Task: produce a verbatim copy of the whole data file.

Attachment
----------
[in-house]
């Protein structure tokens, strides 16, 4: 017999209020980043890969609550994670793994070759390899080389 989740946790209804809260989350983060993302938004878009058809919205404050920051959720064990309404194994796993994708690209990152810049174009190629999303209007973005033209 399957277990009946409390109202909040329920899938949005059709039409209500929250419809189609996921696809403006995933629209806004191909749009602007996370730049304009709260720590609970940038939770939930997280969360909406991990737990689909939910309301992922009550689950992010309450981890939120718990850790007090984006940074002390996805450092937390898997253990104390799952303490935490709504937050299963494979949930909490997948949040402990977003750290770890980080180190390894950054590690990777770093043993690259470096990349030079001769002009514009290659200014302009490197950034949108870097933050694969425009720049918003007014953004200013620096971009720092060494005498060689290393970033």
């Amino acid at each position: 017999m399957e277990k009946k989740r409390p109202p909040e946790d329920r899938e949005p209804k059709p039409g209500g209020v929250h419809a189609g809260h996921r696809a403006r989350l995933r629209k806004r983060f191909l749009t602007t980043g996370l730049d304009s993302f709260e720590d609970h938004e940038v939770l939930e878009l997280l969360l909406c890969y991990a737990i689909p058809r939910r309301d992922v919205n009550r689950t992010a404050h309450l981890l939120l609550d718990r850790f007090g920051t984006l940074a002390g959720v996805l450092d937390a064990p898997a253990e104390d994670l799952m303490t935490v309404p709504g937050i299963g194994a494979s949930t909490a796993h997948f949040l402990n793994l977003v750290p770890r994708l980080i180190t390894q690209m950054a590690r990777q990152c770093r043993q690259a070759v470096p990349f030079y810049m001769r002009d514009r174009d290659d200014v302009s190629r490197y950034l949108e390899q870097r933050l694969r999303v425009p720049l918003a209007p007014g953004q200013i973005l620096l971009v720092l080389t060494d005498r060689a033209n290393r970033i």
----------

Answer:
[in-house]
């Protein structure tokens, strides 16, 4: 017999209020980043890969609550994670793994070759390899080389 989740946790209804809260989350983060993302938004878009058809919205404050920051959720064990309404194994796993994708690209990152810049174009190629999303209007973005033209 399957277990009946409390109202909040329920899938949005059709039409209500929250419809189609996921696809403006995933629209806004191909749009602007996370730049304009709260720590609970940038939770939930997280969360909406991990737990689909939910309301992922009550689950992010309450981890939120718990850790007090984006940074002390996805450092937390898997253990104390799952303490935490709504937050299963494979949930909490997948949040402990977003750290770890980080180190390894950054590690990777770093043993690259470096990349030079001769002009514009290659200014302009490197950034949108870097933050694969425009720049918003007014953004200013620096971009720092060494005498060689290393970033």
């Amino acid at each position: 017999m399957e277990k009946k989740r409390p109202p909040e946790d329920r899938e949005p209804k059709p039409g209500g209020v929250h419809a189609g809260h996921r696809a403006r989350l995933r629209k806004r983060f191909l749009t602007t980043g996370l730049d304009s993302f709260e720590d609970h938004e940038v939770l939930e878009l997280l969360l909406c890969y991990a737990i689909p058809r939910r309301d992922v919205n009550r689950t992010a404050h309450l981890l939120l609550d718990r850790f007090g920051t984006l940074a002390g959720v996805l450092d937390a064990p898997a253990e104390d994670l799952m303490t935490v309404p709504g937050i299963g194994a494979s949930t909490a796993h997948f949040l402990n793994l977003v750290p770890r994708l980080i180190t390894q690209m950054a590690r990777q990152c770093r043993q690259a070759v470096p990349f030079y810049m001769r002009d514009r174009d290659d200014v302009s190629r490197y950034l949108e390899q870097r933050l694969r999303v425009p720049l918003a209007p007014g953004q200013i973005l620096l971009v720092l080389t060494d005498r060689a033209n290393r970033i």